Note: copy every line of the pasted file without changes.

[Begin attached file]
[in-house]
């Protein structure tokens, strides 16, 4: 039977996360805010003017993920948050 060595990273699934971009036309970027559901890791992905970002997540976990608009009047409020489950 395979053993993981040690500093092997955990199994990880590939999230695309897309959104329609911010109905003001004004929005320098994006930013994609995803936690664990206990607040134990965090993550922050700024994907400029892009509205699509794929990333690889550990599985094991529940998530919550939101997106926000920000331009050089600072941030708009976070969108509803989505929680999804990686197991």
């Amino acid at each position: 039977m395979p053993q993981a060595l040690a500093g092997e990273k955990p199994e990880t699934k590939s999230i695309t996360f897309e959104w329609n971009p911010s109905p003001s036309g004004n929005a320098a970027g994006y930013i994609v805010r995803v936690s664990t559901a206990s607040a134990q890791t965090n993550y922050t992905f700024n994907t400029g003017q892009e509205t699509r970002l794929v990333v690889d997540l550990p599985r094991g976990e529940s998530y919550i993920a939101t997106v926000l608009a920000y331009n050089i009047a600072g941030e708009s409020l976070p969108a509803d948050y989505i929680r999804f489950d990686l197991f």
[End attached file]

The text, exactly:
[in-house]
């Protein structure tokens, strides 16, 4: 039977996360805010003017993920948050 060595990273699934971009036309970027559901890791992905970002997540976990608009009047409020489950 395979053993993981040690500093092997955990199994990880590939999230695309897309959104329609911010109905003001004004929005320098994006930013994609995803936690664990206990607040134990965090993550922050700024994907400029892009509205699509794929990333690889550990599985094991529940998530919550939101997106926000920000331009050089600072941030708009976070969108509803989505929680999804990686197991």
């Amino acid at each position: 039977m395979p053993q993981a060595l040690a500093g092997e990273k955990p199994e990880t699934k590939s999230i695309t996360f897309e959104w329609n971009p911010s109905p003001s036309g004004n929005a320098a970027g994006y930013i994609v805010r995803v936690s664990t559901a206990s607040a134990q890791t965090n993550y922050t992905f700024n994907t400029g003017q892009e509205t699509r970002l794929v990333v690889d997540l550990p599985r094991g976990e529940s998530y919550i993920a939101t997106v926000l608009a920000y331009n050089i009047a600072g941030e708009s409020l976070p969108a509803d948050y989505i929680r999804f489950d990686l197991f």